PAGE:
Film Review - Alice, Darling (2023)
Content/Trigger Warning: This film review covers topics such as self-harm, psychological abuse and disordered eating. If any of these topics are triggering for you, you might want to skip this article and film. Please take care.
“Alice, Darling” stars Anna Kendrick as Alice, a young professional woman who goes on a girl’s trip with her two closest friends, Tess and Sophie, but the trip ends up taking an unexpected turn. From the start of the film you can see that Alice is under a lot of stress which manifests itself as nervousness, anxiety and self-harm (she constantly wraps her hair tightly around her fingers when she’s alone). Something is tormenting her internally but she’s tries to keep her composure in front of her friends while they’re out for drinks planning their getaway.
The next morning Alice is rehearsing what she’s going to say to her boyfriend Simon about a work trip she needs to take, when she’s actually going away with her friends. When she breaks the news to him about this “work trip” he initially questions why she has to go and he feels that she has more potential than what’s available at her job. He seems to be a caring and supportive partner. So why does Alice need to lie to him about going away with her friends? This is the first inkling we get that there’s something amiss in their relationship.
After Simon’s art gallery opening he’s disappointed that no “important people” showed up and his inner turmoil and self-doubt are clear. While his perfectionism is getting the best of him, something insidious is getting to Alice. Her hair playing escalates to hair pulling as she tears clumps of her hair out and rolls them into little balls tossed onto the bathroom floor.
On their girls trip Alice seems despondent and distracted. She mentions to her friends that she feels incredibly guilty for having a sexual dream about a waiter. Her friends don’t see it as a big deal and question why she’s being so hard on herself. Later on she’s having flashbacks about recent incidents with Simon that reveal he’s actually quite manipulative and controlling. Things start to unravel for Alice as she replays these abusive moments of her relationship in her mind. Her obsessive behaviours intensify as she ruminates on his manipulations. But also, the more time she spends with her friends, the more she returns to the person she was before Simon.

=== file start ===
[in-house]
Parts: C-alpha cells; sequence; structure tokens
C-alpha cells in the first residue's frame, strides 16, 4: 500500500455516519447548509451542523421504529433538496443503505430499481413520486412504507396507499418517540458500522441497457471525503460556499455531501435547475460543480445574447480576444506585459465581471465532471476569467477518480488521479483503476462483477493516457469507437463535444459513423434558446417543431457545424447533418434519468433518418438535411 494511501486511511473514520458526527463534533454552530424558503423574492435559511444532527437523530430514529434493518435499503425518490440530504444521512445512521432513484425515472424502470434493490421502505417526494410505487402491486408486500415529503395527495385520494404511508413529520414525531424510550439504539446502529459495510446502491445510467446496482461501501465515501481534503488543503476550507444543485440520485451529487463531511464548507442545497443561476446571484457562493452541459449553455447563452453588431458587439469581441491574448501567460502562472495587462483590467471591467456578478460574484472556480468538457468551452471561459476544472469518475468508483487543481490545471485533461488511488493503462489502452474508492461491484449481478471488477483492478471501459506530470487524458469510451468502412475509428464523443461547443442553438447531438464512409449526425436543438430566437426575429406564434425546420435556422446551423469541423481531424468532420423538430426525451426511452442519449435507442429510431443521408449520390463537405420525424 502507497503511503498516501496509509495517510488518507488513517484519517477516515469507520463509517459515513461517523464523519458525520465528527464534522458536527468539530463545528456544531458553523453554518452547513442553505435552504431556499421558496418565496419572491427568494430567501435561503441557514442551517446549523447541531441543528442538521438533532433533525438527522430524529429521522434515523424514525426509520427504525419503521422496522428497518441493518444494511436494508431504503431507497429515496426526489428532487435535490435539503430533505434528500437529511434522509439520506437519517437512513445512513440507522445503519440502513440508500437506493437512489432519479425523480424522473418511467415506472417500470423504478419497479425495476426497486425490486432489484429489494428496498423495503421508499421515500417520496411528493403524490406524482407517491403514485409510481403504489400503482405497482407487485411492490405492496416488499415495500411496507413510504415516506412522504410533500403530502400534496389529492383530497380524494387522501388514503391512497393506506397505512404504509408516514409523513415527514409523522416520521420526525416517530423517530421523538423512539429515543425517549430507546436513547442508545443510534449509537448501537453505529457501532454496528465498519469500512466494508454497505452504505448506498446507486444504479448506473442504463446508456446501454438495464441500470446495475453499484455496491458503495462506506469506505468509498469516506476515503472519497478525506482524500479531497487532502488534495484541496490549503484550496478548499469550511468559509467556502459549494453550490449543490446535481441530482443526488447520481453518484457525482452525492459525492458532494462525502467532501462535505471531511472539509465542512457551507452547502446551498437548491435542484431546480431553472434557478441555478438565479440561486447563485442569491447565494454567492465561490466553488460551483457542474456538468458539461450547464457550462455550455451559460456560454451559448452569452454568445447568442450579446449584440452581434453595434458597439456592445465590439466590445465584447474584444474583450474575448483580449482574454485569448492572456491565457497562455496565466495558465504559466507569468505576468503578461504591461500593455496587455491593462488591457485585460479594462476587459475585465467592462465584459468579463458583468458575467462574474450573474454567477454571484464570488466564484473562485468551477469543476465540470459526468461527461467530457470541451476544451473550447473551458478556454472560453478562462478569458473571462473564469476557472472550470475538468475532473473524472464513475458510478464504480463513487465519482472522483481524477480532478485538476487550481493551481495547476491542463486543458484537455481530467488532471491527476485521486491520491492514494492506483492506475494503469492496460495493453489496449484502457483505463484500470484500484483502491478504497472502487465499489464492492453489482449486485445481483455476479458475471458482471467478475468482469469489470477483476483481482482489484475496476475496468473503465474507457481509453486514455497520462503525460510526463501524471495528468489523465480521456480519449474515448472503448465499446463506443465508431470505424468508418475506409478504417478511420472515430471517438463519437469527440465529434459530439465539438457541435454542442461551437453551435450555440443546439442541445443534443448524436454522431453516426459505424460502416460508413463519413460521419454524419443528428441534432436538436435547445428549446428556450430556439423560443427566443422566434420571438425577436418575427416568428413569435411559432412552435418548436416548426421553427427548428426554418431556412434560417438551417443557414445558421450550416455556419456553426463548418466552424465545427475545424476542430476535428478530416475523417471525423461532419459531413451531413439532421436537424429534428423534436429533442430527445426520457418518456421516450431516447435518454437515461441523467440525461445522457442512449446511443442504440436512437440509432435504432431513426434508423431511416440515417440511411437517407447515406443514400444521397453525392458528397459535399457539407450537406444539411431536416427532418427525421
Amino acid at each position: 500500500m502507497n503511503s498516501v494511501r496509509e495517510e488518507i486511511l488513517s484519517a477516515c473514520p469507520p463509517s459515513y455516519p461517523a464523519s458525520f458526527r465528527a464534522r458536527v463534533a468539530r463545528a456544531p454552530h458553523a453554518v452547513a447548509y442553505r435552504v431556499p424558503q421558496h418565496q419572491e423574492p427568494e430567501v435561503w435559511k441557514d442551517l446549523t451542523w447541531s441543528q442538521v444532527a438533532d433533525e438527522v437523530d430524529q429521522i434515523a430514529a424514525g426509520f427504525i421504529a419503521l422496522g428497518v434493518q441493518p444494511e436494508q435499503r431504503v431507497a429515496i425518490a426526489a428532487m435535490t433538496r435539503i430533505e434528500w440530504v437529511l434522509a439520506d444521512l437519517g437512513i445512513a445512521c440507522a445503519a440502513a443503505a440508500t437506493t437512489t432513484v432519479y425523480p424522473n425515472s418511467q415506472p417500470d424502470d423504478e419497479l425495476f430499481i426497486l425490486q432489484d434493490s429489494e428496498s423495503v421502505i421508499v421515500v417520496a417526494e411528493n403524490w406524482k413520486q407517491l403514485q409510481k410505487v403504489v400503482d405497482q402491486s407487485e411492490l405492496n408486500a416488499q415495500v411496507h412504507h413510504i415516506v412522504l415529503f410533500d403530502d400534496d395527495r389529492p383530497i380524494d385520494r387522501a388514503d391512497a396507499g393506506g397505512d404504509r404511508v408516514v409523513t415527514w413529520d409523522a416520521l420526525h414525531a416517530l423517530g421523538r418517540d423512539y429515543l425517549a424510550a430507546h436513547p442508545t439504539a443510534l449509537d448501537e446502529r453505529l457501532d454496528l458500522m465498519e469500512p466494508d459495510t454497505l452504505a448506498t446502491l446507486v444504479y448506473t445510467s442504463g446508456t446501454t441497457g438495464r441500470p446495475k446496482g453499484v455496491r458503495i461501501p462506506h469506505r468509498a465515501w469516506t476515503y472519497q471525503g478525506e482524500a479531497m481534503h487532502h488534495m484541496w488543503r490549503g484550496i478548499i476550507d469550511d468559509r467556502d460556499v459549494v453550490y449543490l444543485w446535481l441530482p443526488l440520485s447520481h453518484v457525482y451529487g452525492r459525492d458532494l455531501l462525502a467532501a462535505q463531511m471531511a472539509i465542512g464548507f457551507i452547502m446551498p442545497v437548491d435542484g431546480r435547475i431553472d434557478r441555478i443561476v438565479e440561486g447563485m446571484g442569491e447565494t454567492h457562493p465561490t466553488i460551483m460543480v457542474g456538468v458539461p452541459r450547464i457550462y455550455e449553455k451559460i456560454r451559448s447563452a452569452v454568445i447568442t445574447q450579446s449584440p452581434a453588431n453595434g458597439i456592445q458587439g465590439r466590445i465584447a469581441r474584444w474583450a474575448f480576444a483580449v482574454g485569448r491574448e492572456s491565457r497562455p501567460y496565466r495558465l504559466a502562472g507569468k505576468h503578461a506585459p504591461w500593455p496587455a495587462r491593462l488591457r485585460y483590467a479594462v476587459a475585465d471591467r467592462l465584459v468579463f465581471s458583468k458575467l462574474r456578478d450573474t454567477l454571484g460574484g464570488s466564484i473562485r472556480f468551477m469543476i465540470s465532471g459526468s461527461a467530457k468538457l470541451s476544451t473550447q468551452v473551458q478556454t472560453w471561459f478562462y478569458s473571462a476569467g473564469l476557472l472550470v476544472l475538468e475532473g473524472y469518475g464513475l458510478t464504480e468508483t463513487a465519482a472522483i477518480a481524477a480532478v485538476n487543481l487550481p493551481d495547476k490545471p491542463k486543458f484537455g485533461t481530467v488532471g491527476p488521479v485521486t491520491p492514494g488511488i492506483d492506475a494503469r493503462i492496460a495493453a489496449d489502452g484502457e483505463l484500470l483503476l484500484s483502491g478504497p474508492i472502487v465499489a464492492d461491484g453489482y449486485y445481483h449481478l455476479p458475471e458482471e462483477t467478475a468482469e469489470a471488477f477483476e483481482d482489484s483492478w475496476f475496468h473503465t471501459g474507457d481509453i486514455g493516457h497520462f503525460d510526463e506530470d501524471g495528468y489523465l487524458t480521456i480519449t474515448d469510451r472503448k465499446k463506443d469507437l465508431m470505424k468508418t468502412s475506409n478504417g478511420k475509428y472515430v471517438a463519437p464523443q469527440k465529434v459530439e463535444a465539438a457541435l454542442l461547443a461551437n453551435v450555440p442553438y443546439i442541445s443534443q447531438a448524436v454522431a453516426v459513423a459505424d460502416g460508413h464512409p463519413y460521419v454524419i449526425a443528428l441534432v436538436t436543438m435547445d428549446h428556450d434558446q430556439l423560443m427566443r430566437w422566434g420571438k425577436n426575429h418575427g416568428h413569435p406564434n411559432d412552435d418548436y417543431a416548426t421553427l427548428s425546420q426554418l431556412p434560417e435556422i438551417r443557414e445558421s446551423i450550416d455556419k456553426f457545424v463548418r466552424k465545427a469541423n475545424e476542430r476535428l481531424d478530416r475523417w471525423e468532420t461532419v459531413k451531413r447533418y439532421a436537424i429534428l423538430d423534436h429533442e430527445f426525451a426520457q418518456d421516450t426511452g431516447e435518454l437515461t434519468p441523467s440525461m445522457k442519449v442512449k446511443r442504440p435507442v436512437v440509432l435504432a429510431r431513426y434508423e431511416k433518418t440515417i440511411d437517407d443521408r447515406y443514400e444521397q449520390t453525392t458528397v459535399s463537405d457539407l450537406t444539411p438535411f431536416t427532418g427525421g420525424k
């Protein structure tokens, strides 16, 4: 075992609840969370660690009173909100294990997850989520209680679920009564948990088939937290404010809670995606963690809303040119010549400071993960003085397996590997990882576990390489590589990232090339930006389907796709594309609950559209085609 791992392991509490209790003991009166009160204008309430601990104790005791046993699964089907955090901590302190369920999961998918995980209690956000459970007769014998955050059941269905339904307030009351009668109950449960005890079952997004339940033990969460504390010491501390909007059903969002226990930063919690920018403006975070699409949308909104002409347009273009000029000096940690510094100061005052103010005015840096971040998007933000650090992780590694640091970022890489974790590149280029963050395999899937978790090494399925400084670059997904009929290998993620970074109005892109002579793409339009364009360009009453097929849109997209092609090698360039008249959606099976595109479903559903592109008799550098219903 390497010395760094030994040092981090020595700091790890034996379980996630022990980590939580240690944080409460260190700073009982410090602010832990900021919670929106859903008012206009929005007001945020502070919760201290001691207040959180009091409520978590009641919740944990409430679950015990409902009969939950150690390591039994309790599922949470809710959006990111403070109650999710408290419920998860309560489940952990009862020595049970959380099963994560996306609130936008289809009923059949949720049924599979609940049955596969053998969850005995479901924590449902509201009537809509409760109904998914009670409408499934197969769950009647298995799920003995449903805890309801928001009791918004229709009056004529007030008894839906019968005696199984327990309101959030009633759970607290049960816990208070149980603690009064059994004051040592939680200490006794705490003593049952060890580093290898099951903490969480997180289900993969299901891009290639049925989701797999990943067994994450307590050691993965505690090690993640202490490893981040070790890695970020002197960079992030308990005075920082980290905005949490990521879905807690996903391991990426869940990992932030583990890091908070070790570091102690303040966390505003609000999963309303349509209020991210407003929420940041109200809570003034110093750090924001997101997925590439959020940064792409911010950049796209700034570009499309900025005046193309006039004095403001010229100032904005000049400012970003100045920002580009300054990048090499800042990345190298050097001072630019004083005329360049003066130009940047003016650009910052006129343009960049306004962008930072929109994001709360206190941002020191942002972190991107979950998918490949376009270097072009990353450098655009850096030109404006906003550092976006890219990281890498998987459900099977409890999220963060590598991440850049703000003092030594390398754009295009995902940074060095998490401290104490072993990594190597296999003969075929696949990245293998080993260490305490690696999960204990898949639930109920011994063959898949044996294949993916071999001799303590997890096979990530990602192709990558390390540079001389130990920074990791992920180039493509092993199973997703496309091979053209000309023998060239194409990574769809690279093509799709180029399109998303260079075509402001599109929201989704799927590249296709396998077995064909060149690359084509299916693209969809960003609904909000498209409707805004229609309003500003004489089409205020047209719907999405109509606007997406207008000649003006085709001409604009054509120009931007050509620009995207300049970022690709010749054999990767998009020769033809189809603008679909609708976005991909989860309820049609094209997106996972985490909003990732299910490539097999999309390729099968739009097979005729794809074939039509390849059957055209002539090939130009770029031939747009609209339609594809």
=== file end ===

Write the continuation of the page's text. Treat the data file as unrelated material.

While making breakfast Sophie gently confronts Alice about her disordered eating and obsession with avoiding sugar and Alice gets defensive and her walls go up again. It’s not until she loses an earring that Simon gave her when everything she’s been keeping inside boils to the surface. Finally she’s able to share with her friends what’s really been happening in her relationship with Simon. But this isn’t the final hurdle she’s going to have to overcome before the story ends and it won’t be without the support of her friends.
“Alice, Darling” is a dark story about domestic violence, psychological abuse, disordered eating and self-harm. I think it does a good job of navigating how hard it can be for victims of domestic violence to reach out for help and how those victims typically blame themselves for the abuse. This story also shows how others can show up for the victim of abuse in a supportive and non-judgmental way. All three women in this film; Anna Kendrick, Wunmi Mosaku, and Kaniehtiio Horn, were fantastic. I really enjoyed the dynamic between their characters and love that this story highlights the importance of lifelong friendships.
“Alice, Darling” screens at the Rio Theatre starting Friday, February 10th. Tickets and info: https://riotheatre.ca